The beaker stops bubbling as I scoop out the bullets. I open one up (not over my book) just to check the conversion has gone perfect. It’s worked a charm but, still, I’m running low on dried daffodil. Next time I move, I’ll go somewhere with more plant life. The Mohave desert is not the best place to find fresh stuff. There was so much of a demand too. Fights kick off so quickly and, well, an ounce of prevention is worth a pound of gore.
I am thinking about dipping into the shop-bought stuff (it always turned the solution blue but it would do in an emergency) when the shop door opens.
“Hello!” I call through the open door into the shop, “I’m not ignoring you! I’ll be with you in a minute!”
The little boy that waits at the counter is little taller than the counter itself. He’s not my usual clientele but nothing’s stopping me from serving him.
“Mommy says that you should be locked up.” He tells me, saying plainly with his tone that he disagreed.
“Why’s that?” I ask, resisting the urge to smile.
“You sell death.” He looks around my shelves, “I don’t see any death.”
“That’s because it’s all in boxes.” I indicate the packets on my shelves, “This one,” I take down a box as big as my palm, “holds about thirty deaths.”
The little boy really looks puzzled now and reaches out for the box. Right on cue, a woman with tightly braided hair swoops through the door, “What in good heaven’s name do you think you’re doing in this death shop?” She looks up and glowers at me, “What do you think you’re doing, letting a child into this dreadful place?”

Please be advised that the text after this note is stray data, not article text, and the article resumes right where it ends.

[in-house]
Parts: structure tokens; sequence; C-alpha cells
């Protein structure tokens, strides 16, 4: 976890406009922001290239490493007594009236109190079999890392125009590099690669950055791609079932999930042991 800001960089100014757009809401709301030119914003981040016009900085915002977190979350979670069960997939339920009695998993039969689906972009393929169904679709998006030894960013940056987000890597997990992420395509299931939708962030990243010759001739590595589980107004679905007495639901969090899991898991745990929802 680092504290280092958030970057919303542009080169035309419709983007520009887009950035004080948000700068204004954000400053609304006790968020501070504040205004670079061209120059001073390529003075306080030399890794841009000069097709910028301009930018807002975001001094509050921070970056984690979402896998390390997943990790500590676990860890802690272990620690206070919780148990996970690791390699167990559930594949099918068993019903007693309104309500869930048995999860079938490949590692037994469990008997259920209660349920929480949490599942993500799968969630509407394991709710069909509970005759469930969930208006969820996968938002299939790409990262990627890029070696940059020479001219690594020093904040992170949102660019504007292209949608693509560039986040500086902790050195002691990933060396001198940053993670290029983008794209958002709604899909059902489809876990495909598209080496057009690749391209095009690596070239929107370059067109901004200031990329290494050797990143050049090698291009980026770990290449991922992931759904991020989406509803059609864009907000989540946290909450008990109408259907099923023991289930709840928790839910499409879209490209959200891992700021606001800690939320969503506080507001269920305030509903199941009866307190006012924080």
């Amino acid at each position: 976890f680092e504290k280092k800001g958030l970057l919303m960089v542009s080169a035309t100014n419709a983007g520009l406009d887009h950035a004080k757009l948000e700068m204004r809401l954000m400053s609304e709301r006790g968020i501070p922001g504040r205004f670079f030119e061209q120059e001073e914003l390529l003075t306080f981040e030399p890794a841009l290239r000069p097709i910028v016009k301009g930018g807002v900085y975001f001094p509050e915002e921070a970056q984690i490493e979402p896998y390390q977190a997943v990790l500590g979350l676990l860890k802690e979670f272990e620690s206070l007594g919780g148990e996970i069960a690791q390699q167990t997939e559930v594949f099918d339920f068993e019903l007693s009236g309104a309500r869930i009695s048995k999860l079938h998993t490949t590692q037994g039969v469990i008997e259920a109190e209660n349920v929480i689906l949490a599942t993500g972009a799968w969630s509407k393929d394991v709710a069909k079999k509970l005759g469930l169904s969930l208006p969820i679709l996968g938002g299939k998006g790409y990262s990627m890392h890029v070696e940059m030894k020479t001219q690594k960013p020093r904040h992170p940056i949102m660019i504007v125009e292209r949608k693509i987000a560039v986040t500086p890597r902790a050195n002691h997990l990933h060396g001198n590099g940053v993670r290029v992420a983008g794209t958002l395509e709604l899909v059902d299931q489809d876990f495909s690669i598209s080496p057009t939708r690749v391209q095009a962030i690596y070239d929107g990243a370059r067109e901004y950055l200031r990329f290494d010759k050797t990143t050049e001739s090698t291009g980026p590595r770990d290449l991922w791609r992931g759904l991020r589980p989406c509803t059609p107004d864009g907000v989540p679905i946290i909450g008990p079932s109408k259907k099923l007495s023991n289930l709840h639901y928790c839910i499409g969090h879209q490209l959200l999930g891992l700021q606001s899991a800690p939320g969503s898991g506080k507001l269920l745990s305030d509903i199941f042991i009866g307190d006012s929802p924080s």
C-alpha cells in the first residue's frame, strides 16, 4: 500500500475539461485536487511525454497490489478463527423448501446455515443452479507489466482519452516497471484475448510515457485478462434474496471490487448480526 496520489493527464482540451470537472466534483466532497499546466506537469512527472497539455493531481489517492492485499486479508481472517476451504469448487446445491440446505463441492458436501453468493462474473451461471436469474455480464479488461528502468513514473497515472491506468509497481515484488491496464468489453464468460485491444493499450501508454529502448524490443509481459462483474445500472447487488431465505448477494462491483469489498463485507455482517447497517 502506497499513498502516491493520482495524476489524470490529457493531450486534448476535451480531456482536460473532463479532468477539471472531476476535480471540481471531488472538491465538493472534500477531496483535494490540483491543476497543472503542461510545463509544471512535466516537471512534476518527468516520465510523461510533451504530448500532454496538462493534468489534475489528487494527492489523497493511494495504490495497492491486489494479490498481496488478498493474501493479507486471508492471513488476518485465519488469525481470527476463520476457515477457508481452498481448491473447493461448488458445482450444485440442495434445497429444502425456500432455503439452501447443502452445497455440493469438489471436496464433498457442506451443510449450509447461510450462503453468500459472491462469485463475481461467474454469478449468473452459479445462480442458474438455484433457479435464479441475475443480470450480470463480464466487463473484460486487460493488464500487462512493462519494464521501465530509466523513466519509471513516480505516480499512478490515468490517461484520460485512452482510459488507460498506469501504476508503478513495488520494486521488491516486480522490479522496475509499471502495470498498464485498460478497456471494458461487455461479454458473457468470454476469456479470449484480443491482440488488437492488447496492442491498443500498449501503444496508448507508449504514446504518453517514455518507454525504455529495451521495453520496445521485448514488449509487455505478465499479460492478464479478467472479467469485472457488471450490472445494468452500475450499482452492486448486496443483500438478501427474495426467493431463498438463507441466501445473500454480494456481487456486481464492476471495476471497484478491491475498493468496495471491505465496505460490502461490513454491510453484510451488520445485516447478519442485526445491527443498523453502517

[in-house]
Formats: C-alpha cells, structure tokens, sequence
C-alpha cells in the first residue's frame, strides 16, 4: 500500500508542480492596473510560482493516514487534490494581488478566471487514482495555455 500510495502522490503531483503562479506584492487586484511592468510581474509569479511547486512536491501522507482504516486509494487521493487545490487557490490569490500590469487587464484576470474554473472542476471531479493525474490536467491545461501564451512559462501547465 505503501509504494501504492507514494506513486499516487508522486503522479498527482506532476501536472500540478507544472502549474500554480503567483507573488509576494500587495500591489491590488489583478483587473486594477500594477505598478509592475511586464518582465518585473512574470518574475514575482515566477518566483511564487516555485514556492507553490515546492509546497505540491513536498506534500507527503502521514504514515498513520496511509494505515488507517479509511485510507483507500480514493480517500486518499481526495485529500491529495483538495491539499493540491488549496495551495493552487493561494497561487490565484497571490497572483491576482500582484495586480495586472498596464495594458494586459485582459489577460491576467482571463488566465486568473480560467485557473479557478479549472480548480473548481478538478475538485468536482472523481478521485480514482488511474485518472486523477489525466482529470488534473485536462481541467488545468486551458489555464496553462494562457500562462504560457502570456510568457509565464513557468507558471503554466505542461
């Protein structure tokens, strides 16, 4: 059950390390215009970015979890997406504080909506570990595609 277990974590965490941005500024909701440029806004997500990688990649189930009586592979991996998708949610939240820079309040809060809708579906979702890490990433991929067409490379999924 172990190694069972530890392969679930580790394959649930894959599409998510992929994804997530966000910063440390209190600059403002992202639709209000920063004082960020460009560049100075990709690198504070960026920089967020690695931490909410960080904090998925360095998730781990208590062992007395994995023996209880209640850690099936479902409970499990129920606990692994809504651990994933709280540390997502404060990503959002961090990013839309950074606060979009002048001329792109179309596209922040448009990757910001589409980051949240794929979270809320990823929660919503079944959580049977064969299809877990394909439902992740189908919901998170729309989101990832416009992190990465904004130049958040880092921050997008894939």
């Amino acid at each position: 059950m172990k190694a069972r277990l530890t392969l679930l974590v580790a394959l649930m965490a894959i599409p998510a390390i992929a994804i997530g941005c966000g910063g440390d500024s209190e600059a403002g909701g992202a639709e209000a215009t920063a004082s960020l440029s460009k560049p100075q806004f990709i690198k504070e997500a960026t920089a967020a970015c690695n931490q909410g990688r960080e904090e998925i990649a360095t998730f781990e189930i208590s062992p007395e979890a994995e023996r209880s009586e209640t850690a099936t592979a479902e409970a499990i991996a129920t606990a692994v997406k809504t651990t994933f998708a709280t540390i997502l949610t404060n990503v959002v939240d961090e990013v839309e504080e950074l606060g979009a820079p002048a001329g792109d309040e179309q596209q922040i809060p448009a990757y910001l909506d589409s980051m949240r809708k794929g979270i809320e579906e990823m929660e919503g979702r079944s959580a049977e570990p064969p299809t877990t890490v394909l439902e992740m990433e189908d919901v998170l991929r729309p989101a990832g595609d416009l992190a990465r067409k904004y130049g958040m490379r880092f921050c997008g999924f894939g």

“He wanted to see the death.” I’m gripped by a ridiculous, reckless urge and pull out a pistol from under the counter. I’ll have to move on soon so why not? The mother screams and clutches her child like a toddler claiming a favourite toy. I casually aim at her head, pull the trigger and stop resisting the urge to laugh when the water bullet hits her face.
The mother is utterly baffled and soaking. The boy, however, is delighted and begs his mother for ‘some death’ but his mother pulls him out, going right through the invisible Lethe field on the door. She stood outside for a moment, staring at herself and likely wondering how she could have got soaked outside a gun shop.
It was a shame she wouldn’t remember our encounter, really. The boy would be the talk of the playground with a story of a witch who sold water bullets. Still, I need to think about moving. I’ve sold enough to save a few lives and cause a few laughs, at least. I can go happy.